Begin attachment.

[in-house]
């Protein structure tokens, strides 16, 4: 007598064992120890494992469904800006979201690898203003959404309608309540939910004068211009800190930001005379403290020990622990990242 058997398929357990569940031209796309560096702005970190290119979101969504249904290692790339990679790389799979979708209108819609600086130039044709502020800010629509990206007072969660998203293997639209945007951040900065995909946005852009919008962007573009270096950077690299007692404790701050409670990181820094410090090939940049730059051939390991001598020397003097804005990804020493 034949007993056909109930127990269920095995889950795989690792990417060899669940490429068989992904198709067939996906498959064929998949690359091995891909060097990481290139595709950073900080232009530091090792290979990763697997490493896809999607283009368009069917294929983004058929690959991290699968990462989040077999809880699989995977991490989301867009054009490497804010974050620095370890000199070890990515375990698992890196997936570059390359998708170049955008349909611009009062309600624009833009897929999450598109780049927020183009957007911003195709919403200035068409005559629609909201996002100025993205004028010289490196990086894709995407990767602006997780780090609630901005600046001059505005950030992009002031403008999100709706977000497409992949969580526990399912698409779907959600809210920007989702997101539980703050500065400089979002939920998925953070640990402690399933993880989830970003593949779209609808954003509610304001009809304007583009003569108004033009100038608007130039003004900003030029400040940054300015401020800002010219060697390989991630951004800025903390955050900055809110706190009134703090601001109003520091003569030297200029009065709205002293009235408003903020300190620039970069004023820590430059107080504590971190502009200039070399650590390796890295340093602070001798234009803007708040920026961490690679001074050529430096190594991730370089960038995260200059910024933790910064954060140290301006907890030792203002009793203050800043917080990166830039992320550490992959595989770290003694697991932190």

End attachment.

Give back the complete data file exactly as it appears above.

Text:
[in-house]
């Protein structure tokens, strides 16, 4: 007598064992120890494992469904800006979201690898203003959404309608309540939910004068211009800190930001005379403290020990622990990242 058997398929357990569940031209796309560096702005970190290119979101969504249904290692790339990679790389799979979708209108819609600086130039044709502020800010629509990206007072969660998203293997639209945007951040900065995909946005852009919008962007573009270096950077690299007692404790701050409670990181820094410090090939940049730059051939390991001598020397003097804005990804020493 034949007993056909109930127990269920095995889950795989690792990417060899669940490429068989992904198709067939996906498959064929998949690359091995891909060097990481290139595709950073900080232009530091090792290979990763697997490493896809999607283009368009069917294929983004058929690959991290699968990462989040077999809880699989995977991490989301867009054009490497804010974050620095370890000199070890990515375990698992890196997936570059390359998708170049955008349909611009009062309600624009833009897929999450598109780049927020183009957007911003195709919403200035068409005559629609909201996002100025993205004028010289490196990086894709995407990767602006997780780090609630901005600046001059505005950030992009002031403008999100709706977000497409992949969580526990399912698409779907959600809210920007989702997101539980703050500065400089979002939920998925953070640990402690399933993880989830970003593949779209609808954003509610304001009809304007583009003569108004033009100038608007130039003004900003030029400040940054300015401020800002010219060697390989991630951004800025903390955050900055809110706190009134703090601001109003520091003569030297200029009065709205002293009235408003903020300190620039970069004023820590430059107080504590971190502009200039070399650590390796890295340093602070001798234009803007708040920026961490690679001074050529430096190594991730370089960038995260200059910024933790910064954060140290301006907890030792203002009793203050800043917080990166830039992320550490992959595989770290003694697991932190």